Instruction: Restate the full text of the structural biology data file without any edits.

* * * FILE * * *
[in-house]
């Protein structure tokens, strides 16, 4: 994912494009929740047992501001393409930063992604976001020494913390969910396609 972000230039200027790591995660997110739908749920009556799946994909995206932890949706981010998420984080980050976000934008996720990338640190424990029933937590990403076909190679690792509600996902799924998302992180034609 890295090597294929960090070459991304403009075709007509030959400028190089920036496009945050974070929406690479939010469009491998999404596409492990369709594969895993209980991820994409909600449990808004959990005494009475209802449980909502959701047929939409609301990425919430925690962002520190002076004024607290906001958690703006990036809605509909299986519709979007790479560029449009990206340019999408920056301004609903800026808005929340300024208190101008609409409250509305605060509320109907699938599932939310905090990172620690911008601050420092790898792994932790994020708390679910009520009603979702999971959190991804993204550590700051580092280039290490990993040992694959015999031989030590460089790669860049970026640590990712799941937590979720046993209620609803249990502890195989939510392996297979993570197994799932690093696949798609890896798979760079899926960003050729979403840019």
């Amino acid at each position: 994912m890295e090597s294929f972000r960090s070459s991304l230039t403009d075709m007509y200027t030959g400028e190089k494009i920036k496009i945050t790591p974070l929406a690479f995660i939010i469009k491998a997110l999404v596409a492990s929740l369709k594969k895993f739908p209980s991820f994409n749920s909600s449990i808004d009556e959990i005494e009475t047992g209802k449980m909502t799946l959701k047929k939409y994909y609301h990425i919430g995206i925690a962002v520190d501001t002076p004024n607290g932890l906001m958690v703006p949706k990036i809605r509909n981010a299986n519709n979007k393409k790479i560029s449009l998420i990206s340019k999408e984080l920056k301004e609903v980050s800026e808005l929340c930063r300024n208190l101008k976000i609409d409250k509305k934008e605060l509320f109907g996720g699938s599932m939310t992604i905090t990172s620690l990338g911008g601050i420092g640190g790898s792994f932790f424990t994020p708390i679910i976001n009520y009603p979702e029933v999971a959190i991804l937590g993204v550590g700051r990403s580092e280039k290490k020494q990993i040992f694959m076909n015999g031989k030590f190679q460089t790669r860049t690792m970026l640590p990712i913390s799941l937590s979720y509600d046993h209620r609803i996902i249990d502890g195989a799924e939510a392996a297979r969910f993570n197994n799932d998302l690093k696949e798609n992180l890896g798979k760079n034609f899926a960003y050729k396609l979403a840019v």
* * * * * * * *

[in-house]
């Protein structure tokens, strides 16, 4: 994912494009929740047992501001393409930063992604976001020494913390969910396609 972000230039200027790591995660997110739908749920009556799946994909995206932890949706981010998420984080980050976000934008996720990338640190424990029933937590990403076909190679690792509600996902799924998302992180034609 890295090597294929960090070459991304403009075709007509030959400028190089920036496009945050974070929406690479939010469009491998999404596409492990369709594969895993209980991820994409909600449990808004959990005494009475209802449980909502959701047929939409609301990425919430925690962002520190002076004024607290906001958690703006990036809605509909299986519709979007790479560029449009990206340019999408920056301004609903800026808005929340300024208190101008609409409250509305605060509320109907699938599932939310905090990172620690911008601050420092790898792994932790994020708390679910009520009603979702999971959190991804993204550590700051580092280039290490990993040992694959015999031989030590460089790669860049970026640590990712799941937590979720046993209620609803249990502890195989939510392996297979993570197994799932690093696949798609890896798979760079899926960003050729979403840019």
């Amino acid at each position: 994912m890295e090597s294929f972000r960090s070459s991304l230039t403009d075709m007509y200027t030959g400028e190089k494009i920036k496009i945050t790591p974070l929406a690479f995660i939010i469009k491998a997110l999404v596409a492990s929740l369709k594969k895993f739908p209980s991820f994409n749920s909600s449990i808004d009556e959990i005494e009475t047992g209802k449980m909502t799946l959701k047929k939409y994909y609301h990425i919430g995206i925690a962002v520190d501001t002076p004024n607290g932890l906001m958690v703006p949706k990036i809605r509909n981010a299986n519709n979007k393409k790479i560029s449009l998420i990206s340019k999408e984080l920056k301004e609903v980050s800026e808005l929340c930063r300024n208190l101008k976000i609409d409250k509305k934008e605060l509320f109907g996720g699938s599932m939310t992604i905090t990172s620690l990338g911008g601050i420092g640190g790898s792994f932790f424990t994020p708390i679910i976001n009520y009603p979702e029933v999971a959190i991804l937590g993204v550590g700051r990403s580092e280039k290490k020494q990993i040992f694959m076909n015999g031989k030590f190679q460089t790669r860049t690792m970026l640590p990712i913390s799941l937590s979720y509600d046993h209620r609803i996902i249990d502890g195989a799924e939510a392996a297979r969910f993570n197994n799932d998302l690093k696949e798609n992180l890896g798979k760079n034609f899926a960003y050729k396609l979403a840019v």